Mufti Abul Qasim Nomani, vice-chancellor (V-C) of Darul Uloom, knows the value of his words. He chooses them carefully.
Mufti Abul Qasim Nomani, vice-chancellor, Darul Uloom Deoband, at his office (Virendra Singh Gosain/HT Photo)
“Not a word on Narendra Modi. He is the PM candidate of the BJP. No discussion on him at the moment. Not even in my individual capacity as I am responsible for Darul Uloom. If there is a change in my position in future, I will let you know,” said Nomani.
Nomani took over the charge of the seminary from Ghulam Mohammad Vastanvi, who was sacked in 2011 for allegedly praising Modi. Naturally, Nomani is careful about keep politics and politicians at bay during the poll season.
“Muslims should not expect any political guidance from Darul Uloom. But we’ll definitely raise our voice to safeguard the Constitution, which ensures the rights to education or practise any religion and the freedom of expression. If they come under attack, we will not hesitate to raise our voice,” says Nomani.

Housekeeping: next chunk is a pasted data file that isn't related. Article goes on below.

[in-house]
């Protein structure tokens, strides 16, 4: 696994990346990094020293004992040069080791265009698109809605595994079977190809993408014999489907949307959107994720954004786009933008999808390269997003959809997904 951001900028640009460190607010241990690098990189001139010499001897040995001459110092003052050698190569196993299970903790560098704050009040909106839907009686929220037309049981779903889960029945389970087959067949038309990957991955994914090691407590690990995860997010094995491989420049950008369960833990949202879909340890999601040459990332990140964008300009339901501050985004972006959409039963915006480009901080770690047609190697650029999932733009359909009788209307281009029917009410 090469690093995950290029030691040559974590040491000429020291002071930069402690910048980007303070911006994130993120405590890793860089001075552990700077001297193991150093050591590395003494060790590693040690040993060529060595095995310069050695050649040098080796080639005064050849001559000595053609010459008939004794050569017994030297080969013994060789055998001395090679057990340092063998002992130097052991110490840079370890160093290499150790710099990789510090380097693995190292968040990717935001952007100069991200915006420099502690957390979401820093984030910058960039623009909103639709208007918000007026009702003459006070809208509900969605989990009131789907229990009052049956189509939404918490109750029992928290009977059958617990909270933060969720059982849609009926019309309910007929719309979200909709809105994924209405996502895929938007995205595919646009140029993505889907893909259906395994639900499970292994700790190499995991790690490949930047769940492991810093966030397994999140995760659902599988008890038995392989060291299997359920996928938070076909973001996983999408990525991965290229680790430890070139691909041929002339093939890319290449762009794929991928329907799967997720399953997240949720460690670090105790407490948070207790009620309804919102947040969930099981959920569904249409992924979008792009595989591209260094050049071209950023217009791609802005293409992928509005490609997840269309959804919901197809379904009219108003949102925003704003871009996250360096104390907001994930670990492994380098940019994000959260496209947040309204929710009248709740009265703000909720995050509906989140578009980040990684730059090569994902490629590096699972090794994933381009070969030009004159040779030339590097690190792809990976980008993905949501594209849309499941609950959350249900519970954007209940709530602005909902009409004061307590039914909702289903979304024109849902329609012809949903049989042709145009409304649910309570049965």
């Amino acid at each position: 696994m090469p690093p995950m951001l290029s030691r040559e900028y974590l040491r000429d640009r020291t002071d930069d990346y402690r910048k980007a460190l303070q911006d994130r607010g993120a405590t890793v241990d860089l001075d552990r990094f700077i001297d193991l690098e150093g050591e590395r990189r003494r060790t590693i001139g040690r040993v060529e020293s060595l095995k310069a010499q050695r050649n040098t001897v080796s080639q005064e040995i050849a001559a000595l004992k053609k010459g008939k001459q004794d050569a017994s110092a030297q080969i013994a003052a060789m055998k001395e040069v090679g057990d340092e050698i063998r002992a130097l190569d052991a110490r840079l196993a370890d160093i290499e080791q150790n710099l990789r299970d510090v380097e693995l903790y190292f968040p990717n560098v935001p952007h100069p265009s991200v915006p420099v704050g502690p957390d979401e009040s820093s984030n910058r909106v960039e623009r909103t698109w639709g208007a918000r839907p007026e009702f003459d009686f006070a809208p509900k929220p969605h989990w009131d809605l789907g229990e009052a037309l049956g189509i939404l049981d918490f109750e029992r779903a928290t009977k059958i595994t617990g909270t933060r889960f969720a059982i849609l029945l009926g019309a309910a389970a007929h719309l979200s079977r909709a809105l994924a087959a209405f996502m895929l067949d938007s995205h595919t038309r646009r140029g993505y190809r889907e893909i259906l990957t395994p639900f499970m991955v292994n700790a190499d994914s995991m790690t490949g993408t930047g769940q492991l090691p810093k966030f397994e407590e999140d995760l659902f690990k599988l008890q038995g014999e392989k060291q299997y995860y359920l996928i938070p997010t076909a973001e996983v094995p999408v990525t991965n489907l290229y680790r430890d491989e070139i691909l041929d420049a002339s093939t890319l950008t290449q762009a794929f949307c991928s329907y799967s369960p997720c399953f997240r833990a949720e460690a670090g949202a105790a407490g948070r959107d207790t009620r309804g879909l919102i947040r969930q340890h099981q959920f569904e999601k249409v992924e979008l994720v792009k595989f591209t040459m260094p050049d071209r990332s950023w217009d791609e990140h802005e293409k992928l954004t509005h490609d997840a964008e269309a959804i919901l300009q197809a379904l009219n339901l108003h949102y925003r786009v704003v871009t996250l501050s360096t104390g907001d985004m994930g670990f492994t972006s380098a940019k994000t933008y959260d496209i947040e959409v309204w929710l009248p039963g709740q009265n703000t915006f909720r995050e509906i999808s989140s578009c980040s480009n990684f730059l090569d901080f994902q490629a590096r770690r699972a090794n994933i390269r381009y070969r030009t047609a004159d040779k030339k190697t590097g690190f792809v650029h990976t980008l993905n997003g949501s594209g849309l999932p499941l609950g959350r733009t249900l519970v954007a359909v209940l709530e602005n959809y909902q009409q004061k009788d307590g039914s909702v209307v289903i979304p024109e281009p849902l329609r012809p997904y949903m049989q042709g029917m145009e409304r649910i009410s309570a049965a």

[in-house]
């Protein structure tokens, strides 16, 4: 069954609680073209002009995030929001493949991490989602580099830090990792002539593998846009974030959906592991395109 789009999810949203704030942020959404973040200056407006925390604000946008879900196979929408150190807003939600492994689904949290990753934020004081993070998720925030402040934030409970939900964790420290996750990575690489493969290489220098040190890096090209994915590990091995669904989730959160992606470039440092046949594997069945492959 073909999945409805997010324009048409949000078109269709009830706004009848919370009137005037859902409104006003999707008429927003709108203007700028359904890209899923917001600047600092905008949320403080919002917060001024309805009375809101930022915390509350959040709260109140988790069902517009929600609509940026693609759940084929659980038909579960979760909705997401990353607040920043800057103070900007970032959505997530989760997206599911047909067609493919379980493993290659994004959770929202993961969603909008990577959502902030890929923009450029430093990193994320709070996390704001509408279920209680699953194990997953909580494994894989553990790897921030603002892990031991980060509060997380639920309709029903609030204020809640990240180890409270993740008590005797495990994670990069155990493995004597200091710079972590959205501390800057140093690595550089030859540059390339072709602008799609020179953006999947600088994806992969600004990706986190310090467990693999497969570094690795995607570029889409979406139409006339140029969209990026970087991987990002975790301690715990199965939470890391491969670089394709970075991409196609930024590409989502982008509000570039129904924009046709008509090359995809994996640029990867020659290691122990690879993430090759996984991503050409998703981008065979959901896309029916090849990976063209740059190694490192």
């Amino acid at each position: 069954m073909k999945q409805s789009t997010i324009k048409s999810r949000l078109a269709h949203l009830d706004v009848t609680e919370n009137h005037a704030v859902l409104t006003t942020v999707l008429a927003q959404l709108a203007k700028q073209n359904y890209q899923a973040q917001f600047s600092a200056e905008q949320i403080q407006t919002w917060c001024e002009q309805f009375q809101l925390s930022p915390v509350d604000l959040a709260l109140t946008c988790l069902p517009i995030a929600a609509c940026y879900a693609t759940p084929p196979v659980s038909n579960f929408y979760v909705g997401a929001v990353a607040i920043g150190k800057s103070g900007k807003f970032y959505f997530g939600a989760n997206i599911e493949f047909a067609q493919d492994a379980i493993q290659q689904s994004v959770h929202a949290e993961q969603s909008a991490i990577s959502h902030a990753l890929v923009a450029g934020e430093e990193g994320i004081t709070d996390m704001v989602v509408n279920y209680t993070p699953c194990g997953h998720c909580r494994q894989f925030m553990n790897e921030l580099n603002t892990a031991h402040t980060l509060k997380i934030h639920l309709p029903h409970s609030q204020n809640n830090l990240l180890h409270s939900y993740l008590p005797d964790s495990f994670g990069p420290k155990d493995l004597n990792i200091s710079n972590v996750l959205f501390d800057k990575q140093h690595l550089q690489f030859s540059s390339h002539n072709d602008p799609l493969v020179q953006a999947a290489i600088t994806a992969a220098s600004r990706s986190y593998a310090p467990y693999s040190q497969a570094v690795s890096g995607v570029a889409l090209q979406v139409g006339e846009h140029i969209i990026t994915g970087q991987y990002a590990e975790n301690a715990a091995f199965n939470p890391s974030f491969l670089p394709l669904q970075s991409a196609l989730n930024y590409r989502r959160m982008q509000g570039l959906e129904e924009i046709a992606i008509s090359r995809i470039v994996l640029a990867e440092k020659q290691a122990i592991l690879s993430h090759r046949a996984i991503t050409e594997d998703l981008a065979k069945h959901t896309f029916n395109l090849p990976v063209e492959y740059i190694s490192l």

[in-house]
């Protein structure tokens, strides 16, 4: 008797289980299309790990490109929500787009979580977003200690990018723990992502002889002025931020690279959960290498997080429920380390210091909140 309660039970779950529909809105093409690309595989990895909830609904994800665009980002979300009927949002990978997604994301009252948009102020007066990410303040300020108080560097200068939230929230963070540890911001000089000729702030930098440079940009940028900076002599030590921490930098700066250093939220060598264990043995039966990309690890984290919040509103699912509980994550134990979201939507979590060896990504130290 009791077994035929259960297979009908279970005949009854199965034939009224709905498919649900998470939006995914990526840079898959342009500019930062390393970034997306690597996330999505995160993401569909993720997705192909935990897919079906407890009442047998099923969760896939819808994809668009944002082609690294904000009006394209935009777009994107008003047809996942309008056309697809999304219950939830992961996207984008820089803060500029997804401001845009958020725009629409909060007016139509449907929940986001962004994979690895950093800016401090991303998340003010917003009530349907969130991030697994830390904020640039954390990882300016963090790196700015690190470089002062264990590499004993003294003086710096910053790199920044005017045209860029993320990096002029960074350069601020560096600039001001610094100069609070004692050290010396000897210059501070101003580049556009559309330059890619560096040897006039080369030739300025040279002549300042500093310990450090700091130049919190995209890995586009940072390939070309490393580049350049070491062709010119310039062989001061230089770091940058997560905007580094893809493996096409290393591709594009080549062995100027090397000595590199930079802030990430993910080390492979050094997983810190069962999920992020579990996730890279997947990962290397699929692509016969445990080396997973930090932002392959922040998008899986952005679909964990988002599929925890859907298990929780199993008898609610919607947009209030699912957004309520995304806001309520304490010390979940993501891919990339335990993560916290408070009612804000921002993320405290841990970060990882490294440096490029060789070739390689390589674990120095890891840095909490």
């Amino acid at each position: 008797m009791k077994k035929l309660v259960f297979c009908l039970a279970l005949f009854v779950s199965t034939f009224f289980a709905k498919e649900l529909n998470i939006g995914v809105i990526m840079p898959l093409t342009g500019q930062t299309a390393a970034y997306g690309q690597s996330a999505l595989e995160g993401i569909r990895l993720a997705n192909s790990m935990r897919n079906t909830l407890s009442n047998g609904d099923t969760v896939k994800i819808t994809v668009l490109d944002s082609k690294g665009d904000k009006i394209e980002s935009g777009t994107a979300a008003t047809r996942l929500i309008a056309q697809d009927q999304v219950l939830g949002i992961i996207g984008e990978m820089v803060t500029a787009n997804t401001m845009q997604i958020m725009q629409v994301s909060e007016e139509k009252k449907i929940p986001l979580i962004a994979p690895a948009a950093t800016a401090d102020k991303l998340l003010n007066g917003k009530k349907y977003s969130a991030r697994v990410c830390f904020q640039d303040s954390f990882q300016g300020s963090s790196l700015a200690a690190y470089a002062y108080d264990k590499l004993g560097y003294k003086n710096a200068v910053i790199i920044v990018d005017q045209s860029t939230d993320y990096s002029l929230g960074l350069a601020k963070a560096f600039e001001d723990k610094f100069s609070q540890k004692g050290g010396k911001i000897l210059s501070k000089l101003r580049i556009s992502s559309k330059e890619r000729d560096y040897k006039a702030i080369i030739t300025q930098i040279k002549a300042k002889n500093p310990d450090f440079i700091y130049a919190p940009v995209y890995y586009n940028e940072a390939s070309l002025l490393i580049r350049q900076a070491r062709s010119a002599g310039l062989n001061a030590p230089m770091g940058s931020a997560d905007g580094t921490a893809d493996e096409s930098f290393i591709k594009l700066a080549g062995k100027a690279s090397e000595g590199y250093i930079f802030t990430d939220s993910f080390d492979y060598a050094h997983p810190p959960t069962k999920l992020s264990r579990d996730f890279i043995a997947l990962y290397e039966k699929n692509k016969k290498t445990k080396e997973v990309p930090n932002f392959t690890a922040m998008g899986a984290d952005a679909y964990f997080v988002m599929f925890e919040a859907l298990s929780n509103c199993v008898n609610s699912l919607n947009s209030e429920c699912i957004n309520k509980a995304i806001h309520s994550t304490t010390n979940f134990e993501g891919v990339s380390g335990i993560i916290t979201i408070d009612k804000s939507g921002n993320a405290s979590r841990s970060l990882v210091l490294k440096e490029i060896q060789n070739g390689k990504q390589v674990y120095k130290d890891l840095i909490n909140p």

Darul Uloom was set up in 1866 by Muslim clerics and is an important seat of the Sunni Islam the world over.
With more than 5,000 students, Darul Uloom has an annual budget of Rs. 25 crore and it doesn’t accept any government grant.
It takes small donations to make a wide range of people stakeholders in the institution and also to keep it free from government control.
“Many of our former students were in the forefront of the freedom movement. Besides being an obligation as a citizen to get the country free, our students deemed it as a religious call as well,” Nomani said.
He said once the country got independence, they strived to establish a democracy where the state won’t have a religion. “Whenever the soul of constitution is under attack our scholars rise.”
Nomani is very clear that Darul Uloom is a religious and community, and not a political, organisation. “In politics, power equations change and parties come and go. Loyalties and opinions change, but we want to keep Darul Uloom above all this.”